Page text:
Mr. Melton said another key benefit of the team approach is that teachers now can focus on their strengths in the classroom — a change over the core teacher approach in which an English teacher, for example, would also have to teach social sciences and other subjects beyond their field.
In addition to English, social studies, math, and science periods, the Hillview Academy includes an enrichment period, which creates a flexible space for creative work, extra help for students, planning for field trips and other special class projects, and other activities that in the past took up academic time during the three core periods.
Seventh-grade math teacher Sayre Dolan, who also teaches in the Zambezi academy, said much of his time during the enrichment period is devoted to tutorial sessions with students. "Many kids need a little extra help with math," he said, adding that before the Academy was launched, he often had to tutor students during recess.
Getting to know you ...
Mr. Melton said another benefit of the Academy is that it allows teachers and students to get to know each other better, and makes it easier for teachers to tailor instructional methods to an individual student's needs.
But the core-teacher approach has its advantages, among them: A teacher has the same students for three periods a day, said Kim Staff, the Zambezi academy social sciences teacher. "The academy is a much more efficient system, but I don't know if it's as emotionally based" as the traditional approach.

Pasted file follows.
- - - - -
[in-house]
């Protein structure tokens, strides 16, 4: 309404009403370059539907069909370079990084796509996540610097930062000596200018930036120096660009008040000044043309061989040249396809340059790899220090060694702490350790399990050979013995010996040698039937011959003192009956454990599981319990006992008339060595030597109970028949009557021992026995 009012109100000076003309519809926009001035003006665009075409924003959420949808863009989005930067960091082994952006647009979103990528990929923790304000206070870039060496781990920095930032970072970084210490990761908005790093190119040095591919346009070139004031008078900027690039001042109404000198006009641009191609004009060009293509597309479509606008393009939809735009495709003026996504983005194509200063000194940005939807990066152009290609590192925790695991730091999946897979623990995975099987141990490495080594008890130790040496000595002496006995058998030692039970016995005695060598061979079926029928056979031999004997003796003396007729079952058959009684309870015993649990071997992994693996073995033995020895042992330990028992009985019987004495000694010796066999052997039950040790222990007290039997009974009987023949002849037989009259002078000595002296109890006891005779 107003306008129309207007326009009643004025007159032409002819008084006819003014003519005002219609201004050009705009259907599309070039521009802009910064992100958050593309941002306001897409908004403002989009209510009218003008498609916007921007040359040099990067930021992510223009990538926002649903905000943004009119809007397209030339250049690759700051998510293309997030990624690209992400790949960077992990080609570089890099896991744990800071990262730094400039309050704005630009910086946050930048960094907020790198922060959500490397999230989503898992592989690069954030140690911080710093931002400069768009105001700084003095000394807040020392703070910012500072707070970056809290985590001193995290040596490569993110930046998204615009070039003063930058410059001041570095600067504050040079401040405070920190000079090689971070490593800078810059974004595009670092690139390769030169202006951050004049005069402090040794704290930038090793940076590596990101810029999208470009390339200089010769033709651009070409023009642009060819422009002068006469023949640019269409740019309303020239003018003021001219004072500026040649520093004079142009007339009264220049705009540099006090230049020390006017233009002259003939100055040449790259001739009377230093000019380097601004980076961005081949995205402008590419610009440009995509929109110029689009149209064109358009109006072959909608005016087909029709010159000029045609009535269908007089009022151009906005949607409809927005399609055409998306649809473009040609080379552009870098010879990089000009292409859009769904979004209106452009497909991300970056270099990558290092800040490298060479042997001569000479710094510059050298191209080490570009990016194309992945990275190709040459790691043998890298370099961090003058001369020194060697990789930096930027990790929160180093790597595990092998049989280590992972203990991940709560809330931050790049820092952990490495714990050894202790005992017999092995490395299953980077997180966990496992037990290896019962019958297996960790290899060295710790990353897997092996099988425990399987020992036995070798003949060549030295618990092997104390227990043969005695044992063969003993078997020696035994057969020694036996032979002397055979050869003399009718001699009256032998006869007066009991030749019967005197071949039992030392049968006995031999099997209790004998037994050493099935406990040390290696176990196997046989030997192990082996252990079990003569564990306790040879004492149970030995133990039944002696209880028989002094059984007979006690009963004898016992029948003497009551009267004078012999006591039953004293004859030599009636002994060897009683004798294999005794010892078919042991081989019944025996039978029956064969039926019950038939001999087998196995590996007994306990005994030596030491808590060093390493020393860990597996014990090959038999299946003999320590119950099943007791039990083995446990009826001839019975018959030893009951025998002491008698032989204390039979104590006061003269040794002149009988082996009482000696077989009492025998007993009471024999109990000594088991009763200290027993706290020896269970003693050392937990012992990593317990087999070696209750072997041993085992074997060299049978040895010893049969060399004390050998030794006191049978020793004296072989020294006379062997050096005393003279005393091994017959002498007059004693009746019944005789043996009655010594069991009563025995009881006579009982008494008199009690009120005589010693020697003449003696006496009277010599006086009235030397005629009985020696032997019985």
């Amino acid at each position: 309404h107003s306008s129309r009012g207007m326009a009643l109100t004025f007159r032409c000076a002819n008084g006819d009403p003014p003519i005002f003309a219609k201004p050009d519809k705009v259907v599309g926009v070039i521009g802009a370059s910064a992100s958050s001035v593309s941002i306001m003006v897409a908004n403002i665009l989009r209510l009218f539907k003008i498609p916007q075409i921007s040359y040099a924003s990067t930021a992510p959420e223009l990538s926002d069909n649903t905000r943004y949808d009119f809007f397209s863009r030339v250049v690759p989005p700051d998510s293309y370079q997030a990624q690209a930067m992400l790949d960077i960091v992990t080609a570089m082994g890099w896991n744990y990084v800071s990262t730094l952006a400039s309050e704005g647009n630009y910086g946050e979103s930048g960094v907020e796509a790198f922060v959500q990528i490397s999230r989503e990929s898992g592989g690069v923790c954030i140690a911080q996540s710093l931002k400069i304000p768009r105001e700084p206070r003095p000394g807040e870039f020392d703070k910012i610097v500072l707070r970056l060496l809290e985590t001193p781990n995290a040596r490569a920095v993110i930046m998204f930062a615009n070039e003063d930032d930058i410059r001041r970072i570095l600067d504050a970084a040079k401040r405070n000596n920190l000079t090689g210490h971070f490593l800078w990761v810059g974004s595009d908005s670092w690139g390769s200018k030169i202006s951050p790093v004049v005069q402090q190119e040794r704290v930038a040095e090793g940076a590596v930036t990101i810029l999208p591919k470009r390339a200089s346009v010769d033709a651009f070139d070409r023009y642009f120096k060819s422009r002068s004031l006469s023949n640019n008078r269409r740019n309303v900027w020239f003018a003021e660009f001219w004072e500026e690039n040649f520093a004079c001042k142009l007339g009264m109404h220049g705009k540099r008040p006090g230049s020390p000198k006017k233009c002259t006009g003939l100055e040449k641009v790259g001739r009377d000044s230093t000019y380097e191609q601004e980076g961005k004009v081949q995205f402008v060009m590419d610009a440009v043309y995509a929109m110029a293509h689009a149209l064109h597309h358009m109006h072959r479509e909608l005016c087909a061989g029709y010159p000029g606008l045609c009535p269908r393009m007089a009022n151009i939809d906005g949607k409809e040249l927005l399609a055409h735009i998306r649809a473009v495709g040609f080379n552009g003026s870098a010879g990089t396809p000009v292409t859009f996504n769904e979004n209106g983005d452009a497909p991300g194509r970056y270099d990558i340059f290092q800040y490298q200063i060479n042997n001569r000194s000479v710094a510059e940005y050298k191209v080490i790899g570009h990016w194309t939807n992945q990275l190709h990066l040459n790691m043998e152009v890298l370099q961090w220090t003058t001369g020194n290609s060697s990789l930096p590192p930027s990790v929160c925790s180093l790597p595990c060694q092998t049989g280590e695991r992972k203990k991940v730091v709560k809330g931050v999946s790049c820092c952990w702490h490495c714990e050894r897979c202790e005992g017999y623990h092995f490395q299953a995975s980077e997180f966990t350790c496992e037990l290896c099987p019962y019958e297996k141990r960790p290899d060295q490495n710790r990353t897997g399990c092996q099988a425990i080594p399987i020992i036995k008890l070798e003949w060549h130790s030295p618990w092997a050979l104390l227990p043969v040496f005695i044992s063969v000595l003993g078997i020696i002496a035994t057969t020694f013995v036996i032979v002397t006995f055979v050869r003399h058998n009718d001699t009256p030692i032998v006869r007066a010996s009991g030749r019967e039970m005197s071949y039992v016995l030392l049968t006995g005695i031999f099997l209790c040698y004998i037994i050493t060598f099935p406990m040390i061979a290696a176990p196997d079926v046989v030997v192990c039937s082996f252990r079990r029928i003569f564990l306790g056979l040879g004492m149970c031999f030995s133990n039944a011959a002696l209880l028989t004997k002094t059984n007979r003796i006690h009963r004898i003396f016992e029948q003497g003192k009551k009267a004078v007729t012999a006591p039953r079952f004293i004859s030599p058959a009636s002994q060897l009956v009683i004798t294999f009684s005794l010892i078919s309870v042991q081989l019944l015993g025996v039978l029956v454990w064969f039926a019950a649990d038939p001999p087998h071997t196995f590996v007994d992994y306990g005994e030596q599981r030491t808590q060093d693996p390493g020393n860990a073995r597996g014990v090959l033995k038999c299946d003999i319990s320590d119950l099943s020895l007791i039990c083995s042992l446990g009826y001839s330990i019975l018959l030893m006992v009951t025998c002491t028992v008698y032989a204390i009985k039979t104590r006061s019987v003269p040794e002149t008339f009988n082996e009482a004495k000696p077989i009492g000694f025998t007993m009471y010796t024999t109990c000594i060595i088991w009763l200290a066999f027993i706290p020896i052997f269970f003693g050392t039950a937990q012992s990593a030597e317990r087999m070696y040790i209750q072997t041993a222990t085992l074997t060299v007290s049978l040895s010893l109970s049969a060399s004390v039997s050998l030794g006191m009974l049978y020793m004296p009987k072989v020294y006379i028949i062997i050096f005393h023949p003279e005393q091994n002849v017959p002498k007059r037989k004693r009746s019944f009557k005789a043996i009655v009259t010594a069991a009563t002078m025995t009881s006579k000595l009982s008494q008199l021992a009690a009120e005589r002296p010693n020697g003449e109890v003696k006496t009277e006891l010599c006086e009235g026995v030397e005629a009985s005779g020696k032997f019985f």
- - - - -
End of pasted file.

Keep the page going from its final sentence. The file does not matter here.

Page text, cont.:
Ms. Thompson countered, "That's not necessarily a bad thing," and Ms. Staff acknowledged: "That's true. There's not as much chance of becoming a dysfunctional family."
Mr. Dolan and Zambezi academy science teacher Rebecca Jasmin noted that because of their disciplines, they didn't have core-classroom assignments under the old system, and therefore taught about 150 students each trimester instead of the more manageable number they teach now.
Libby Tinsley, co-president with Kitty Roellig of the Hillview PTO, said some parents were apprehensive of the change to an Academy model, but she is seeing a great deal of enthusiasm for the change as the fourth month of the school year progresses.
A threshold, she said, was the recent parent-conference week. "When some of (the parents) learned they were going to have to meet with four teachers instead of one, it was scary for them," she said. But the feedback she has gotten since the conferences has been positive: "Parents came out of those sessions very happy," she said.
Happy, too, is her son, a Hillview seventh-grader. "He uses the enrichment period wisely," she said. Also, he learned the new system of moving from classroom to classroom very quickly. "That's the hardest thing about a new system — figuring out how it works."
Mr. Melton said he too encountered apprehension on some parents' part, but that seems to be fading. And a number of eighth-graders had concerns, which they expressed at an open forum, that some of their cherished programs would disappear, but appear to be accepting of the Academy model now that the programs remain in place, he said.
Scott Lohmann, co-president with Alison Leupold of the Menlo Park-Atherton Education Foundation, said the foundation "jumped all over" the idea of supporting the Hillview Academy when members first learned of its possible creation.
Although the foundation "typically funds (programs that are) icing on the cake" and not fundamental academic programs, "we thought it would be a great thing for the district," he said.
Months into the Academy's launching, foundation members have heard "rave reviews" from parents, he said.
To maintain small academies within the Academy, the school will have to add more teachers as enrollment swells, Mr. Melton said. The foundation is committed to continuing its financial support of the Academy "as long as the district wants to keep it," Mr. Lohmann said.